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MGMA's Vice President Comments on the Correlation Between Patient Numbers & Bottom Line
Posted 7.13.09

After reading the article, "When patient volume decreases, bad things happen - quickly," in the July issue of MGMA Connexion, Practice-Reps' Managing Partner, Mike Ranson, wrote to the author, David Gans, MSHA, Vice President of Innovation & Research at the Medical Group Management Association (MGMA).

The article calculates the bottom line effect to a medical practice owner's profit when patient volume decreases. The study factors in total charges, minus fixed and variable costs for a typical practice and proves that a 5% reduction in patient volume for a practice results in a 13% reduction in physician compensation and benefits. Startling as that statistic is, it gets exponentially worse the more patient volume decreases: A 10% reduction in patient volume equates to a 27% reduction in physician compensation and benefits, and a 30% reduction in patient volume equates to a 80% reduction in physician compensation and benefits!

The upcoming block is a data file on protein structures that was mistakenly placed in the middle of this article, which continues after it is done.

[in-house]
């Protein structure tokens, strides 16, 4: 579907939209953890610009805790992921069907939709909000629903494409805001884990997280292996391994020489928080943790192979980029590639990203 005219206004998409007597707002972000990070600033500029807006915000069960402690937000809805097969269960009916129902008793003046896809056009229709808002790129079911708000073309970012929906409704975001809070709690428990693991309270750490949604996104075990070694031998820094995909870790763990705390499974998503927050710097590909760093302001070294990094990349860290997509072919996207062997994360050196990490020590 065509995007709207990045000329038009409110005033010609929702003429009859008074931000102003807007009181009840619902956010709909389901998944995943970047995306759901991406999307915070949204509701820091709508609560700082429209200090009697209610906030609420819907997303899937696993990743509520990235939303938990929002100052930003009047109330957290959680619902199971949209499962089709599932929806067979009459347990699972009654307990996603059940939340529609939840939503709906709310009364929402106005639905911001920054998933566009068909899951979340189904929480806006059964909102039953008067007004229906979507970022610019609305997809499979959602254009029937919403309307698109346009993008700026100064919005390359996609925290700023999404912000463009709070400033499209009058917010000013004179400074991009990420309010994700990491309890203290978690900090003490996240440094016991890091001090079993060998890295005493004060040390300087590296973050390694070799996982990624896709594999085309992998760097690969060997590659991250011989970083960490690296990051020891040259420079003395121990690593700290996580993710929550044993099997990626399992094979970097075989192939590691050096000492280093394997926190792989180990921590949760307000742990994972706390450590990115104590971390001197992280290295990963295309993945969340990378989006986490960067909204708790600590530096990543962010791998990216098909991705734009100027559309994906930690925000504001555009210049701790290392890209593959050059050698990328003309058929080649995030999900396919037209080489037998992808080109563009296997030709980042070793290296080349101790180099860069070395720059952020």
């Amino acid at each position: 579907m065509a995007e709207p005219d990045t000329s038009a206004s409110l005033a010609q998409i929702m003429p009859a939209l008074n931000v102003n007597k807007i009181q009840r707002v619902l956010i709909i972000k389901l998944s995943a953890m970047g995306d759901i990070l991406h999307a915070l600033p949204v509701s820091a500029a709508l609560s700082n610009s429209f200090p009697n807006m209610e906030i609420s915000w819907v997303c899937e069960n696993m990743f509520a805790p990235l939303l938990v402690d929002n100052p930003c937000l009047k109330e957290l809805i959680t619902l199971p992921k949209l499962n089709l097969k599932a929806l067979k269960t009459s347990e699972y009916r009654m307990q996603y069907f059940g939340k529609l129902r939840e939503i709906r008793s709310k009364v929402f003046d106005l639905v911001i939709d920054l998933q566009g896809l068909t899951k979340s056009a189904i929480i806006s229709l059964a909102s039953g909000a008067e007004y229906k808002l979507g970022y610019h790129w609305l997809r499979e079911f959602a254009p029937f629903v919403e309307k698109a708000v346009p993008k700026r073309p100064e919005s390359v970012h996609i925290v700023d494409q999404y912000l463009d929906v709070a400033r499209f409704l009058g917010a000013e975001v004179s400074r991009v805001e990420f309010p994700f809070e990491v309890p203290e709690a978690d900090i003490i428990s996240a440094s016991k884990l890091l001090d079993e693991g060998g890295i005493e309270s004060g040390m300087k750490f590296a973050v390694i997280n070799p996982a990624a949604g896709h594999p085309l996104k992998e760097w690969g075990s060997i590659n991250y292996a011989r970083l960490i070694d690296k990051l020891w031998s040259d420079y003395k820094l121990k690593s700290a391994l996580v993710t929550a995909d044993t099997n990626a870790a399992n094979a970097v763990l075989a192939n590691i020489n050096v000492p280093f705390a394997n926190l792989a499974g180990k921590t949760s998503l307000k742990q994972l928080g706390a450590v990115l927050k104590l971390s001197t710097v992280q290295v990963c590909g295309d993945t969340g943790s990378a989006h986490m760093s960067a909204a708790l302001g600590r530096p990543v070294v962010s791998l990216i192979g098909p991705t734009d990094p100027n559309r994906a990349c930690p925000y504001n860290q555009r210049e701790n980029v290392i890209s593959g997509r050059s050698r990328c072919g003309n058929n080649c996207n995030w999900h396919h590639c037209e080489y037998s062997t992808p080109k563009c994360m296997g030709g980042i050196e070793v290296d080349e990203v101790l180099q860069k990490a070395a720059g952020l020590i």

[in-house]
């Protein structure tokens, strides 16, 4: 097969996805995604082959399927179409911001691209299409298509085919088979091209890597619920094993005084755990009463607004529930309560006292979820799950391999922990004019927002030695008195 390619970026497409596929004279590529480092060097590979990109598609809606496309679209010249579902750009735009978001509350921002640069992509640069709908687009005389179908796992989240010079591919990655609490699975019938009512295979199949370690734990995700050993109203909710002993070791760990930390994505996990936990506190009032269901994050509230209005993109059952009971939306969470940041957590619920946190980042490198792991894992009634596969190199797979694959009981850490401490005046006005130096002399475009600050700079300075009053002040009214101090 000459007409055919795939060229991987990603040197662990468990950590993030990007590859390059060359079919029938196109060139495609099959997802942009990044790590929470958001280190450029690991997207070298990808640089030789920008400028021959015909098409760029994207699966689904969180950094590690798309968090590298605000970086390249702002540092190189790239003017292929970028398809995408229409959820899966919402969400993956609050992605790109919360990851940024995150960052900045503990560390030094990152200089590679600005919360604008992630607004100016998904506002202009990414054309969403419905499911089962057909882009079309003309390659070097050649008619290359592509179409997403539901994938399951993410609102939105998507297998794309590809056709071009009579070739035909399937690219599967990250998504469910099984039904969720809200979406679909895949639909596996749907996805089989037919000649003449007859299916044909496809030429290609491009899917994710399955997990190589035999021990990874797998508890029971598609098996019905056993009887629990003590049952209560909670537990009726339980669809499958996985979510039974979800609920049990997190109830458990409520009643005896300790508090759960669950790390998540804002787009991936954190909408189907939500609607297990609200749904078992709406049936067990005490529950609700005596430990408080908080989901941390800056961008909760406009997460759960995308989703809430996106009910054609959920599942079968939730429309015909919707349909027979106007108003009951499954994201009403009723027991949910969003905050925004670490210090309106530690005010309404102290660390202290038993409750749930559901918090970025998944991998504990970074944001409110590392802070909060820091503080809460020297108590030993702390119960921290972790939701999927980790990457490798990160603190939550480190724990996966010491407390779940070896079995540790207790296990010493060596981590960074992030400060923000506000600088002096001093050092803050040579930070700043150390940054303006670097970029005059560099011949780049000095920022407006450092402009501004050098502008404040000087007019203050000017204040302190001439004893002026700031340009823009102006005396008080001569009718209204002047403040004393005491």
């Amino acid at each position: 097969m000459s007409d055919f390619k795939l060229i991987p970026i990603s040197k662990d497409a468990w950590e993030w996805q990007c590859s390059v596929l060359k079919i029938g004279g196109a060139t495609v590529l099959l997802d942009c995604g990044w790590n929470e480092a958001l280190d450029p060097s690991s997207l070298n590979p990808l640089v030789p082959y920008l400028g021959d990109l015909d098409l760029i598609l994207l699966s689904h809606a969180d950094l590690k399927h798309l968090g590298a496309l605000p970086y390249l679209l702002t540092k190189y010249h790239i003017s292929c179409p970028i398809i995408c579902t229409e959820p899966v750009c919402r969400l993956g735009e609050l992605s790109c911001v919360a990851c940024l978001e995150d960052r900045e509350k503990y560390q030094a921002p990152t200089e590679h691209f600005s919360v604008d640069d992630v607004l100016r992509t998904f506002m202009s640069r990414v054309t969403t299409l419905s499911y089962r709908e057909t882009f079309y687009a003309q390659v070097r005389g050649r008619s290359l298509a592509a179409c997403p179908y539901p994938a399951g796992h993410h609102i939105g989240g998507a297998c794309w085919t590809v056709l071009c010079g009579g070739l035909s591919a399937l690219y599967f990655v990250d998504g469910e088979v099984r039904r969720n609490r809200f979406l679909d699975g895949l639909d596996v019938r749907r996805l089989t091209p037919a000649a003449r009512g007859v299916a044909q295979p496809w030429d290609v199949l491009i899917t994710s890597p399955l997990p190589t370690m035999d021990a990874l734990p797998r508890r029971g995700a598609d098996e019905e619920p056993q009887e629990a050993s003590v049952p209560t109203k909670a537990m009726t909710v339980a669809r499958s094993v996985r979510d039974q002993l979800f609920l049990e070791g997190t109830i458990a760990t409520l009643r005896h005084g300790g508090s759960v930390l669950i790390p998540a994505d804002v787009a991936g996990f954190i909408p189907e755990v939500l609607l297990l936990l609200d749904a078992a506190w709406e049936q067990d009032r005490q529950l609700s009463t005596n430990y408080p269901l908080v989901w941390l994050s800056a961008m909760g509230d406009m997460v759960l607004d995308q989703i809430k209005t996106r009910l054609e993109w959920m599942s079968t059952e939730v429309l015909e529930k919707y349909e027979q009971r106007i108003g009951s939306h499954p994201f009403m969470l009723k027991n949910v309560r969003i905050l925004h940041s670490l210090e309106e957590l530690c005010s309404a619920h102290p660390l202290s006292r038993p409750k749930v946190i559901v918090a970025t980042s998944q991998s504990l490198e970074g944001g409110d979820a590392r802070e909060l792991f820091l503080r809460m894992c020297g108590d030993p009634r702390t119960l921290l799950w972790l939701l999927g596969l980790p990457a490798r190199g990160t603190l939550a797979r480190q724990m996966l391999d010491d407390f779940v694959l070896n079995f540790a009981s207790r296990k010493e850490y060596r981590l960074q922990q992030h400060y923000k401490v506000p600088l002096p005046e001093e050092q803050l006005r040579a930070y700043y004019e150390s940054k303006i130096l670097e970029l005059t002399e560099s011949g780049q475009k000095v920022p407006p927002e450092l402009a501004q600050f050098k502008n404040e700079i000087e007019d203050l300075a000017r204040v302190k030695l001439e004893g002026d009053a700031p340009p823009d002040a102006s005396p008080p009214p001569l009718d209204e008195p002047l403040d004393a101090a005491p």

Ranson contacted Gans, asking "Based on your calculations, is it safe to assume then that a practice owner could expect an increase of 13% in profit with a 5% growth in patient volume?" Gans responded that yes, "If patient revenues increase 5%, then ‘bottom line’ physician income will increase 13%."

This is third party validation of Practice-Reps' value. For every 5% increase in patient volume we bring to your practice through new referrals, we increase your bottom line 13%! Read about the new patient volumes we've brought to practices in the Mid-Atlantic states by checking out our Success Stories section.


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